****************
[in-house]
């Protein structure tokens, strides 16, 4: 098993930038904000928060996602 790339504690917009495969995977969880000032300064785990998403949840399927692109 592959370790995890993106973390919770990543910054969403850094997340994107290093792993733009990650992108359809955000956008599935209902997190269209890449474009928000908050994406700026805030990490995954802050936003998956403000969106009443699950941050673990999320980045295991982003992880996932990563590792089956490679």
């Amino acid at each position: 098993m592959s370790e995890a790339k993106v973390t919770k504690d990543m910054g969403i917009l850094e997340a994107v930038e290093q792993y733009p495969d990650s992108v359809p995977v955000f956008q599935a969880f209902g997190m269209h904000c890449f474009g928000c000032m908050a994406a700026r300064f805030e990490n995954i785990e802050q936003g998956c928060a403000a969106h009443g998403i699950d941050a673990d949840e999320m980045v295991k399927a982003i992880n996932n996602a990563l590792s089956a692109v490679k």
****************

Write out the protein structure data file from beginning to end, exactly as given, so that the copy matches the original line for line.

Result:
[in-house]
């Protein structure tokens, strides 16, 4: 098993930038904000928060996602 790339504690917009495969995977969880000032300064785990998403949840399927692109 592959370790995890993106973390919770990543910054969403850094997340994107290093792993733009990650992108359809955000956008599935209902997190269209890449474009928000908050994406700026805030990490995954802050936003998956403000969106009443699950941050673990999320980045295991982003992880996932990563590792089956490679």
């Amino acid at each position: 098993m592959s370790e995890a790339k993106v973390t919770k504690d990543m910054g969403i917009l850094e997340a994107v930038e290093q792993y733009p495969d990650s992108v359809p995977v955000f956008q599935a969880f209902g997190m269209h904000c890449f474009g928000c000032m908050a994406a700026r300064f805030e990490n995954i785990e802050q936003g998956c928060a403000a969106h009443g998403i699950d941050a673990d949840e999320m980045v295991k399927a982003i992880n996932n996602a990563l590792s089956a692109v490679k």